This session explores how multiple notions of sex, gender, and identity were constructed and commissioned in nineteenth-century visual culture during the Qajar Dynasty (1786-1925). The range of images comprises women, men, and children from different social strata, religions, ethnicities, and cultural backgrounds, created by various indigenous artists (as opposed to Orientalists) and commissioned by both male and female patrons. These inquiries consider painting and photography, as well as their connections to written texts, including poetry, memoirs, clerical writings, and tracts, to elucidate interpretations or to show how various media produced an alternative language in discussing sex, gender, and identity. Of interest is how these images operated sociologically in changing, creating, or perpetuating social constructions of gender, as well as patronage, which indicated who had a voice in such productions.
At the beginning of the nineteenth century, definitions of sexuality and beauty were more fluid, bordering on the homosocial and homonormative. Diba (2003) and Najmabadi (2005) have addressed gender in Qajar painting and how it reflected political and cultural changes happening on the ground. Najmabadi has argued that Iranian society in general became more heteronormative at the nineteenth century’s closing due to global contact and modernization, and this reconfiguration is seen in the figures of women and men in later painting. Although these studies have greatly inform us on how sex, gender, and identity were performed in Qajar visual culture, painting and photography also had a language of their own that may have conveyed (different) information about how modern Iran metamorphosed or resisted changes as a result of foreign contact and modernity. In general, the visual spaces of representations have the potential to be subversive and to speak counternarratives—not just legitimize them—by telling the viewer more about the Other and how history was not.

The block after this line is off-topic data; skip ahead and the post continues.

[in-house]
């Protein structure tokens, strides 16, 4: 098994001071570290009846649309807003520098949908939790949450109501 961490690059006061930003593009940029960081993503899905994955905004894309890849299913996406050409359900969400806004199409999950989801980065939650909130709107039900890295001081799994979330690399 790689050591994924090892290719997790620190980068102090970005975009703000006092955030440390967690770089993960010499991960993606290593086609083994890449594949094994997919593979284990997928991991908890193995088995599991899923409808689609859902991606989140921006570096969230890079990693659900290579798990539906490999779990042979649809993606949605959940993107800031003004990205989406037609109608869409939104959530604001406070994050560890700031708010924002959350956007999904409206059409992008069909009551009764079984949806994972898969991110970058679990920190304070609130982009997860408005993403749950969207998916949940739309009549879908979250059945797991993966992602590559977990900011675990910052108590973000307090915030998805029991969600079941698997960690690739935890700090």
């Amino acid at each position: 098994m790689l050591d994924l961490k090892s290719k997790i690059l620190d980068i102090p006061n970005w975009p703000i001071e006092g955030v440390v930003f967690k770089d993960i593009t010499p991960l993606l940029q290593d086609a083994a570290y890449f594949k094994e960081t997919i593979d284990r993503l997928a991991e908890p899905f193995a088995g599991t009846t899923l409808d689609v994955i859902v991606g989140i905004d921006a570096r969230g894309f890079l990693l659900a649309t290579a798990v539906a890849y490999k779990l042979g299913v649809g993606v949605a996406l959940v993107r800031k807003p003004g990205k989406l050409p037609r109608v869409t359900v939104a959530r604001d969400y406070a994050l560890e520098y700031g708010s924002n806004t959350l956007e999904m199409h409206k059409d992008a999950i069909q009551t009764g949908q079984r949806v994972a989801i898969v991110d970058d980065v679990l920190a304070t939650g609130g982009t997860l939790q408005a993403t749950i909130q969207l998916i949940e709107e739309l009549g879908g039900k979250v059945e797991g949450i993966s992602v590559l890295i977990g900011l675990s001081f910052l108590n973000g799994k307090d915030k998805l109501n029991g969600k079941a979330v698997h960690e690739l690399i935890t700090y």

The panel begins with gendered artistic patronage during the Afsharid and Zand periods, providing a lens through which to discuss the types of gendered perceptions that may have shaped later cultural production. The second paper addresses masculinity and kingship in early Qajar iconography, whereas the third paper deals with representations of women in mid-nineteenth-century book illustrations by underlining the social significance of women’s clothing, which tightly connected status and the roles assigned by society. The last presentation relates back to the first, examining both women photographers and sitters and suggesting that photography became a medium that empowered women as creators and witnesses of modernity.